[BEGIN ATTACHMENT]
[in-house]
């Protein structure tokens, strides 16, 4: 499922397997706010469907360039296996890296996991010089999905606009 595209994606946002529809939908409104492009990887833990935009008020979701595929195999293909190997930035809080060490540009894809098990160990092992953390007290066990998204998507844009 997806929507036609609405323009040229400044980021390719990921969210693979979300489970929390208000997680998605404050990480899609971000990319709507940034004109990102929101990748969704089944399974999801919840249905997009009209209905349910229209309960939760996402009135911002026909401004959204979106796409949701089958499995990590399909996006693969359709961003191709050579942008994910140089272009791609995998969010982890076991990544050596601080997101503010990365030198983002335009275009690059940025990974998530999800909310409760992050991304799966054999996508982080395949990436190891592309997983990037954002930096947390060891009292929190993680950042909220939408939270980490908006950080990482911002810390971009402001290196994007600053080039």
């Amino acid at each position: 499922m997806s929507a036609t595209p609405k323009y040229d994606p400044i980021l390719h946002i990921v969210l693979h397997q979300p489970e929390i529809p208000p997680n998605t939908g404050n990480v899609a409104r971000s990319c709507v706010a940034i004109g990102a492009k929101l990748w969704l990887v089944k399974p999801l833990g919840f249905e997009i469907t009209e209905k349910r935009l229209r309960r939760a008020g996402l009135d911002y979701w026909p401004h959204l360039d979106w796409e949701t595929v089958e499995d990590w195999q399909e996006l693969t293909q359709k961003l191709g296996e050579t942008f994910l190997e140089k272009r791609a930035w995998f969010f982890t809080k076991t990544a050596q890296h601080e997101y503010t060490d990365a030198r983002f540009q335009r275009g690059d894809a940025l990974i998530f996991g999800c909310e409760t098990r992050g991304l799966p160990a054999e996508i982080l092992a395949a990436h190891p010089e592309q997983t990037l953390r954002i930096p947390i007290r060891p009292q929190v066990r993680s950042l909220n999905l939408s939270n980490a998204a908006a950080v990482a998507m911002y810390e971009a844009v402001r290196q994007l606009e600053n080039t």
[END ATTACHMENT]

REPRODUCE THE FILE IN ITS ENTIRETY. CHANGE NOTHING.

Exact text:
[in-house]
């Protein structure tokens, strides 16, 4: 499922397997706010469907360039296996890296996991010089999905606009 595209994606946002529809939908409104492009990887833990935009008020979701595929195999293909190997930035809080060490540009894809098990160990092992953390007290066990998204998507844009 997806929507036609609405323009040229400044980021390719990921969210693979979300489970929390208000997680998605404050990480899609971000990319709507940034004109990102929101990748969704089944399974999801919840249905997009009209209905349910229209309960939760996402009135911002026909401004959204979106796409949701089958499995990590399909996006693969359709961003191709050579942008994910140089272009791609995998969010982890076991990544050596601080997101503010990365030198983002335009275009690059940025990974998530999800909310409760992050991304799966054999996508982080395949990436190891592309997983990037954002930096947390060891009292929190993680950042909220939408939270980490908006950080990482911002810390971009402001290196994007600053080039």
């Amino acid at each position: 499922m997806s929507a036609t595209p609405k323009y040229d994606p400044i980021l390719h946002i990921v969210l693979h397997q979300p489970e929390i529809p208000p997680n998605t939908g404050n990480v899609a409104r971000s990319c709507v706010a940034i004109g990102a492009k929101l990748w969704l990887v089944k399974p999801l833990g919840f249905e997009i469907t009209e209905k349910r935009l229209r309960r939760a008020g996402l009135d911002y979701w026909p401004h959204l360039d979106w796409e949701t595929v089958e499995d990590w195999q399909e996006l693969t293909q359709k961003l191709g296996e050579t942008f994910l190997e140089k272009r791609a930035w995998f969010f982890t809080k076991t990544a050596q890296h601080e997101y503010t060490d990365a030198r983002f540009q335009r275009g690059d894809a940025l990974i998530f996991g999800c909310e409760t098990r992050g991304l799966p160990a054999e996508i982080l092992a395949a990436h190891p010089e592309q997983t990037l953390r954002i930096p947390i007290r060891p009292q929190v066990r993680s950042l909220n999905l939408s939270n980490a998204a908006a950080v990482a998507m911002y810390e971009a844009v402001r290196q994007l606009e600053n080039t």